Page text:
From the adversity-ridden trenches of New York City rose one of the most eccentric talents the world has ever known: Earl Simmons, also known by his stage name, DMX. When searching for the words to describe what Simmons meant to people, almost everything feels like an understatement. A poet. A legend. A warrior. And most of all, and in the face of his recent passing, a man that has lived a full life in every sense of the term. Simmons loved life way more than his drug addiction’s ambition to ruin it, and that is why he will be remembered for what he stood for rather than the demons he — like countless others — was unable to defeat in the end.
First and foremost, Simmons was a man that triumphed against every odd against him; being a child of a teenage mother, a kid with an absent father and a victim of extreme childhood abuse and poverty is all too common of a recipe for a rough life in America. From early childhood, Simmons was forced to endure suffering that most people will never see even a glimpse of in their whole lives. His family injected a toxicity into his life that he struggled to overcome until the day he died. Between his mother and her boyfriends beating him and his aunt getting him drunk at the age of 7 and expelled from school as a result, Simmons’ only glimmer of hope was to escape.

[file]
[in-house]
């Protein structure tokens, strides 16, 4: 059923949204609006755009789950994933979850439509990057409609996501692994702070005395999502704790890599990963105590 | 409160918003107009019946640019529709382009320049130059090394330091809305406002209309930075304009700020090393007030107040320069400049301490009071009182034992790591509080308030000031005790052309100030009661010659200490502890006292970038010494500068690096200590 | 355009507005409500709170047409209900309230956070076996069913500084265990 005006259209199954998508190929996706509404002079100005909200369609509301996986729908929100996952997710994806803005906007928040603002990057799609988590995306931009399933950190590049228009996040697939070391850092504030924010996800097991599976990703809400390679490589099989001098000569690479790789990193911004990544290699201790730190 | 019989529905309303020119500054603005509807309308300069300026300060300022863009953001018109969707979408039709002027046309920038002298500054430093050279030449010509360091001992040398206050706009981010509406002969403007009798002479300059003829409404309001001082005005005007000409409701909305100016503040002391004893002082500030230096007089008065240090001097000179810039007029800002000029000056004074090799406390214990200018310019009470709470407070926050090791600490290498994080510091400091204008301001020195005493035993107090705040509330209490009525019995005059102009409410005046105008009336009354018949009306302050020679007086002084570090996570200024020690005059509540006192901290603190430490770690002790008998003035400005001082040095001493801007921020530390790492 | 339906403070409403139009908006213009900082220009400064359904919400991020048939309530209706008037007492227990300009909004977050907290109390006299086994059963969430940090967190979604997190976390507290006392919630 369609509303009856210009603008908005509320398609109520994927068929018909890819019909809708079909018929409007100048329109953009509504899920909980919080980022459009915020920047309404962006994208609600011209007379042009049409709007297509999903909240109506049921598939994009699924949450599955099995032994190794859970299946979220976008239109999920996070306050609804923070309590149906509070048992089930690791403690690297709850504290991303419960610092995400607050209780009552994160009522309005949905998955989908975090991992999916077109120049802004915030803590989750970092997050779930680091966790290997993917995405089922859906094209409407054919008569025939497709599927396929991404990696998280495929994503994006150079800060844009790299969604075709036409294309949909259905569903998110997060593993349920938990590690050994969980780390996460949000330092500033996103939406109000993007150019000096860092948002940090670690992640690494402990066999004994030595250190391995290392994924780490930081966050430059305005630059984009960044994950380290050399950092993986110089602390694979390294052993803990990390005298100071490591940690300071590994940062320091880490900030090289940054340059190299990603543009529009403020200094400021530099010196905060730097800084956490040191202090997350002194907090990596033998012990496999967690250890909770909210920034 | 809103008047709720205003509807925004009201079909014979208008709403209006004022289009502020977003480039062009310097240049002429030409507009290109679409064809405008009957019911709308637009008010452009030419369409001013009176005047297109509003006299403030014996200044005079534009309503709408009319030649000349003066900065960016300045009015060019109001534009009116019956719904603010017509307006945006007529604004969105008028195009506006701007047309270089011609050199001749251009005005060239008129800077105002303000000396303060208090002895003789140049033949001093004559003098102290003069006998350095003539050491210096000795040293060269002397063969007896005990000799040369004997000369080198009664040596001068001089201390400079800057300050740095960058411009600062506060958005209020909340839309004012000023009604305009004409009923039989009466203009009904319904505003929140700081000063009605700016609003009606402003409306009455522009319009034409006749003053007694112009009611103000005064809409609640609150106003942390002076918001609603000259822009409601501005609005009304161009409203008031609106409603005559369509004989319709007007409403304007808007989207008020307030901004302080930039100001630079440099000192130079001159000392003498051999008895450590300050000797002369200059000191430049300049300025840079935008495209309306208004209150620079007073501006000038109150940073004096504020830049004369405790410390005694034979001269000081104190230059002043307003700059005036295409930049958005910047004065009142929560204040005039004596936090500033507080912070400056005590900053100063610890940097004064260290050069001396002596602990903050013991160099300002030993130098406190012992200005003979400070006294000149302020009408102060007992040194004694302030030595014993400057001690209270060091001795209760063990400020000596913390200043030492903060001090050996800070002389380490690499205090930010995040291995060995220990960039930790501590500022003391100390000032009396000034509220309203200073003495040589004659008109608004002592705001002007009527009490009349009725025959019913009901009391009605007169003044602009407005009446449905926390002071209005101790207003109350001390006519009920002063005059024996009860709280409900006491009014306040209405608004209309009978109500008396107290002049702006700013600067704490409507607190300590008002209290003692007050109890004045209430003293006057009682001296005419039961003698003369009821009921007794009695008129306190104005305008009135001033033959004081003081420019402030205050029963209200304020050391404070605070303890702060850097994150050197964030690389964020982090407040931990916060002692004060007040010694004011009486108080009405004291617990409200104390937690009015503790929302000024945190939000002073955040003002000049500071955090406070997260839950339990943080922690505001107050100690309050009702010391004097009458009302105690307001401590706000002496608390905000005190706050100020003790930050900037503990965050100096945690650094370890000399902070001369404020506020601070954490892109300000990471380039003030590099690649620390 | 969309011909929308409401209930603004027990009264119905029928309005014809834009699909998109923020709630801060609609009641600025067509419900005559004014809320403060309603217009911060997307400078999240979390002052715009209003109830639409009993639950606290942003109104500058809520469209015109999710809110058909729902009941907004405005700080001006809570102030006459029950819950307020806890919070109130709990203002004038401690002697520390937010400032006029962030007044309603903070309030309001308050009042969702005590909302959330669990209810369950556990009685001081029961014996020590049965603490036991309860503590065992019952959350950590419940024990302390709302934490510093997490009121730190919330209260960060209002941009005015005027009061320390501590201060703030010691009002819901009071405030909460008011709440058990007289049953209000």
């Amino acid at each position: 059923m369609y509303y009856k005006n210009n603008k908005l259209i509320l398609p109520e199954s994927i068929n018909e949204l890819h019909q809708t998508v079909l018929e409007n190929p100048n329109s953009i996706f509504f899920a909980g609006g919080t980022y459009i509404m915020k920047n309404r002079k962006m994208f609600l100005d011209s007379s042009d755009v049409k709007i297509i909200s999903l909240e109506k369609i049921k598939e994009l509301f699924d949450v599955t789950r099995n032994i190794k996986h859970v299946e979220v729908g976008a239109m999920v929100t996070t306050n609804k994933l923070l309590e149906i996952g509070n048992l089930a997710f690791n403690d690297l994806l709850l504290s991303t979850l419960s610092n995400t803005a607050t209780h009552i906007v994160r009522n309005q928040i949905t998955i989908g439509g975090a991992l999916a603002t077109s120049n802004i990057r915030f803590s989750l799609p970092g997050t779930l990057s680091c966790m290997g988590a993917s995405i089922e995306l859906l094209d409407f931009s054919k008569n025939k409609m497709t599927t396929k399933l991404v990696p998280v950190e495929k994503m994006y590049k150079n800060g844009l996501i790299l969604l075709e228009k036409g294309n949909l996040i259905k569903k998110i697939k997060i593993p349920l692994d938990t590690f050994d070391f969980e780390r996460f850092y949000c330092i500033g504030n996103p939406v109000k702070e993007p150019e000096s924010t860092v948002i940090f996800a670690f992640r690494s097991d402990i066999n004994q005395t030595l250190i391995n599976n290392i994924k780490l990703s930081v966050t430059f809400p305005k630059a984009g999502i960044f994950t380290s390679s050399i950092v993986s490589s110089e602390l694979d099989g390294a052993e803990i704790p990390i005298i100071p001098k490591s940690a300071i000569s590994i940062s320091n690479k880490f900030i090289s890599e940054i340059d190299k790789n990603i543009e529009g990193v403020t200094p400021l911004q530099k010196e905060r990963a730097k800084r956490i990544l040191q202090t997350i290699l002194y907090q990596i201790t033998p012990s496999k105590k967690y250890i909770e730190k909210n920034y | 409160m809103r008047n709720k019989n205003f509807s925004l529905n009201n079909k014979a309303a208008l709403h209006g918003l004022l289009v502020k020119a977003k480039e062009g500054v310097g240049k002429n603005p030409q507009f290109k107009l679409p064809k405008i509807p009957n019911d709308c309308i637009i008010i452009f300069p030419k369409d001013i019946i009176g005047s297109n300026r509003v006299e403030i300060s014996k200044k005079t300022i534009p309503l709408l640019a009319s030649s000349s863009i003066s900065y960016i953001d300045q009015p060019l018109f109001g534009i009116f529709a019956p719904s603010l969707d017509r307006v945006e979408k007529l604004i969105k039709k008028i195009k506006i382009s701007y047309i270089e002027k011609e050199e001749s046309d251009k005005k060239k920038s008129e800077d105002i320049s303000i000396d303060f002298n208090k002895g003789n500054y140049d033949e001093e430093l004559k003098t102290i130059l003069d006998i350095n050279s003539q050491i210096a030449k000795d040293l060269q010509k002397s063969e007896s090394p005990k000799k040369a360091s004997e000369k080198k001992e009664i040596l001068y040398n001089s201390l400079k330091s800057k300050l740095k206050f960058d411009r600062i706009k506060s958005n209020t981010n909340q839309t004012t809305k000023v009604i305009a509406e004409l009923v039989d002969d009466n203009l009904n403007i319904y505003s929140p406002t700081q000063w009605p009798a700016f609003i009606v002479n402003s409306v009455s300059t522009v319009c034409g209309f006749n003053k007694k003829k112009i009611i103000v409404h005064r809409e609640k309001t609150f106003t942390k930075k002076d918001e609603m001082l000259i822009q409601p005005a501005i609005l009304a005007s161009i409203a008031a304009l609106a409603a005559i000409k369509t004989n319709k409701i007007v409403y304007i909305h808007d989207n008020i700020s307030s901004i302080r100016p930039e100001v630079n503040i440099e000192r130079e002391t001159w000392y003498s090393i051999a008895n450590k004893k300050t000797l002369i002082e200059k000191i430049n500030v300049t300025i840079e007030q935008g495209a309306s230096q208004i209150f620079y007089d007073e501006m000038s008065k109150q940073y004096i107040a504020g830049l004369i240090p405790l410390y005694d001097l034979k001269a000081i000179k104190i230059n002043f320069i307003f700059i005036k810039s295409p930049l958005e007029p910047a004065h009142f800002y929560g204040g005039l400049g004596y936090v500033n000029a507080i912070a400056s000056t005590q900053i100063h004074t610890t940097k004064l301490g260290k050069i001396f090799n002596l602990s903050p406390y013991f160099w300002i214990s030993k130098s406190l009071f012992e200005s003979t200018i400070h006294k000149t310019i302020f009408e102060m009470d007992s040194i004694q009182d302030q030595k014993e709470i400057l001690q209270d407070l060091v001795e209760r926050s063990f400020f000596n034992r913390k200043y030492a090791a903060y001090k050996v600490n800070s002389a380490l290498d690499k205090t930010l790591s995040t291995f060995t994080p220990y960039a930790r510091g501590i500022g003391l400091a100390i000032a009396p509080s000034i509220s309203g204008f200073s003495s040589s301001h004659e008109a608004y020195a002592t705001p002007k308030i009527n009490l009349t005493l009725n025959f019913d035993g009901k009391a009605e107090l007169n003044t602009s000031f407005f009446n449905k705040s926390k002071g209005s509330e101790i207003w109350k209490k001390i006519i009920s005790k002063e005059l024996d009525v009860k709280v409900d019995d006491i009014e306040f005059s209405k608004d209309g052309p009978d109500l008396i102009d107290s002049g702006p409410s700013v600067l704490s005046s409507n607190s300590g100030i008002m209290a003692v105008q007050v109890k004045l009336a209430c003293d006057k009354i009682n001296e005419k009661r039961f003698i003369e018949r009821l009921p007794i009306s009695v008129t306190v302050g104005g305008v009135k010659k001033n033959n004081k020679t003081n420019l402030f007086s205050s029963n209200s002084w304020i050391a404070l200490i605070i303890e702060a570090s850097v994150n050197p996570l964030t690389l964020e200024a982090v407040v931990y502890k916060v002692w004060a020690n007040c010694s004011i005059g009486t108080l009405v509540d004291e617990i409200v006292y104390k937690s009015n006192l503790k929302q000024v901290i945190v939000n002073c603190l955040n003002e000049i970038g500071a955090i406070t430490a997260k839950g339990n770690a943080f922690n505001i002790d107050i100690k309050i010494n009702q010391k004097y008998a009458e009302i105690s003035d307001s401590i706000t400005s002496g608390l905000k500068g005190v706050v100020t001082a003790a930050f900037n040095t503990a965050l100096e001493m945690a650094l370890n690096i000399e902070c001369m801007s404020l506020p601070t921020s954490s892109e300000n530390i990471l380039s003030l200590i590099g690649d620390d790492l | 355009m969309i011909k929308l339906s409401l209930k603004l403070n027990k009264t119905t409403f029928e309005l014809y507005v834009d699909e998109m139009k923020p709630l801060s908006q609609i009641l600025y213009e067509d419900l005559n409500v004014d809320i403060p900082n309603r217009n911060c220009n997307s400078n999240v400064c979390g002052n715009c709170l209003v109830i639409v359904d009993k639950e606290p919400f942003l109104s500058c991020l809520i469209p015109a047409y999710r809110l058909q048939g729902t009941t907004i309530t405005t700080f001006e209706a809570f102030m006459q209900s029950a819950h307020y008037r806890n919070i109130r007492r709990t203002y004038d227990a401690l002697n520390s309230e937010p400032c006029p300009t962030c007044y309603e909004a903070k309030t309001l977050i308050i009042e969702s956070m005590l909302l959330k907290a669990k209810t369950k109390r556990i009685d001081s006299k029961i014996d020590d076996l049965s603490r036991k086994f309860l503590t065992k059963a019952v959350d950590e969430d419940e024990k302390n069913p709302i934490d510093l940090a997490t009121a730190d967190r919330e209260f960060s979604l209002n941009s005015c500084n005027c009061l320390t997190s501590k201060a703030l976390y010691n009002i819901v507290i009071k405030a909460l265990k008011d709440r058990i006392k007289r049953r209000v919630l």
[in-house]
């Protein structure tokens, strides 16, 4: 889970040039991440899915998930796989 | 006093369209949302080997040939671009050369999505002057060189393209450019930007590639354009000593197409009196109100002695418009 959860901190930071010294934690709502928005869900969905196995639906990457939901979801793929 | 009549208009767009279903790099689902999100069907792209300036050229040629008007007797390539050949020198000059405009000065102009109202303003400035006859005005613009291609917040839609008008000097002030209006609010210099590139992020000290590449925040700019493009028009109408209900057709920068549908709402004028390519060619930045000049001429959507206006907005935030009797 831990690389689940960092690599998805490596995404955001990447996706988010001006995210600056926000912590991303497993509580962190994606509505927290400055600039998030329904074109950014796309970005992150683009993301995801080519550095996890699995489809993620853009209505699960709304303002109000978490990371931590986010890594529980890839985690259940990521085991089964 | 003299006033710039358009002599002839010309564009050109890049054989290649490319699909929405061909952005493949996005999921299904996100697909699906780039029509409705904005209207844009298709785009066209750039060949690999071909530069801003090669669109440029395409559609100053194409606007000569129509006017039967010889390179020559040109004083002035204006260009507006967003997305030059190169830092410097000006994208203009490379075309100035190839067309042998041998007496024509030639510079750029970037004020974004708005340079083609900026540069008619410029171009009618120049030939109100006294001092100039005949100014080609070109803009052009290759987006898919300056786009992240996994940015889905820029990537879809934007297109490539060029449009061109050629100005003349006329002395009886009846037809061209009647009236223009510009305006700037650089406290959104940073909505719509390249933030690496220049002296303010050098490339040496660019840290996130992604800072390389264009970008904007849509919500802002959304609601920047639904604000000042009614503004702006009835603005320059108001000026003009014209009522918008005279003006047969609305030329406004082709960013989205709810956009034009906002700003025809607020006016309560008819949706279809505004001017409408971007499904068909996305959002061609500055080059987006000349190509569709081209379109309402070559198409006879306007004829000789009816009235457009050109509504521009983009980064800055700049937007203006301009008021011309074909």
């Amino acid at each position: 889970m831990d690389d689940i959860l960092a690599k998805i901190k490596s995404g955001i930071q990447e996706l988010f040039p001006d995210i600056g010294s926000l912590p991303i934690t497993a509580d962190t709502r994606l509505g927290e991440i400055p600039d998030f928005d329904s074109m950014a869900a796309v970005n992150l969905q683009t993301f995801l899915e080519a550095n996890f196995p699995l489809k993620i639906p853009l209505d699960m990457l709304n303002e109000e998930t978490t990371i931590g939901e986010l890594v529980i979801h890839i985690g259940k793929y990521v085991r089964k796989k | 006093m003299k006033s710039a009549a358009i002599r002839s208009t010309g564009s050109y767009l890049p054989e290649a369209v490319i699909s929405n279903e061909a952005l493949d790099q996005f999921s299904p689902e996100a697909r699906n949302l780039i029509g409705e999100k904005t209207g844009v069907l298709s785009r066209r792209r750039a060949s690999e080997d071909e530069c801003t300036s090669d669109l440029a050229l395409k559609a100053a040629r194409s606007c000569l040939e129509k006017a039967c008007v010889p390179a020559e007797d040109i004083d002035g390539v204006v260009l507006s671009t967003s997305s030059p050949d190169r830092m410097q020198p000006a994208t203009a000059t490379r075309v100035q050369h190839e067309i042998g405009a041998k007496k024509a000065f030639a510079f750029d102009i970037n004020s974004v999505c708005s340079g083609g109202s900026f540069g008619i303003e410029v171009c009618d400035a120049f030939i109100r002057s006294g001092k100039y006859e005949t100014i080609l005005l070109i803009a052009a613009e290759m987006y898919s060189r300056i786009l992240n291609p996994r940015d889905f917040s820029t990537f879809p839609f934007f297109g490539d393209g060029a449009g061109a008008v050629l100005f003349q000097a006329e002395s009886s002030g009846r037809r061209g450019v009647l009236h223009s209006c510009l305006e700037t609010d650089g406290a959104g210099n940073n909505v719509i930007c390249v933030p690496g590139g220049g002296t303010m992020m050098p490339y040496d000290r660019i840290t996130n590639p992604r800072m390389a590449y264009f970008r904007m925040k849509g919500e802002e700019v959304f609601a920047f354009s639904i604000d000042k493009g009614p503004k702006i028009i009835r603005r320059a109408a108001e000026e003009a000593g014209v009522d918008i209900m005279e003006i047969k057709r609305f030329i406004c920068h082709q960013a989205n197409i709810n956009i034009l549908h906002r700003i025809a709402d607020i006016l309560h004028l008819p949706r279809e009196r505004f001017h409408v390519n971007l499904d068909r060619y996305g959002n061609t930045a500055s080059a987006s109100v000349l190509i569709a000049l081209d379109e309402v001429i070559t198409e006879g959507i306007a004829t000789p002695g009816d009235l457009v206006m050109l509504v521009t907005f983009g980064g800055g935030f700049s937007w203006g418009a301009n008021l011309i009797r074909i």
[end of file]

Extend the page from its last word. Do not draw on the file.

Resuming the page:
At the age of 14, he ran from the tortures inflicted on him in his home life and onto the streets of Yonkers, New York. Simmons was a sponge on the streets, absorbing and trusting anybody that walked his way in hope that something would save him from the spiraling life that victimized him. His mentor at the time, a rapper by the name of Ready Ron, taught him how to rob for a living. While Simmons believed this man to be his hero, the underlying theme of betrayal returned to his life; eventually, the man tricked Simmons into smoking marijuana that was laced with crack cocaine, which he consistently pointed to as the most prominent turning point in his life.
The chaos that Simmons fought through was unfathomable. There are thousands of people that have spoken about the trauma of his life, but I like to think of the human soul as a city. These traumatic memories designed skyscrapers of wisdom, streets of poetry, buildings that shined with success and a civilization of passion and ambition in Simmons’ soul. In other words, Simmons should not be remembered for his pain — he should be remembered for what he made of his pain.
DMX’s brilliant music career
Very few artists were as big as DMX was when he first came onto the scene. Some point to Simmons as the person that replaced the late and great Tupac Shakur in the field of emotional, storytelling rap. With DMX’s debut album, “It’s Dark and Hell Is Hot,” he erupted onto the hip-hop scene as a growling poet with enough artistry to spread around the entire world. Whether it be commercial success or respect from the greats of hip-hop, DMX obtained it in his own way. His sound came from the canvas of colors that was his life, and that is why he sounded like nobody else. With a slew of critically acclaimed albums, such as “Flesh of My Flesh, Blood of My Blood” and “…And Then There Was X” — accompanied by a timeless arsenal of hit songs such as the “Ruff Ryders’ Anthem” and “Party Up (Up In Here)” — DMX solidified himself as a legendary artist.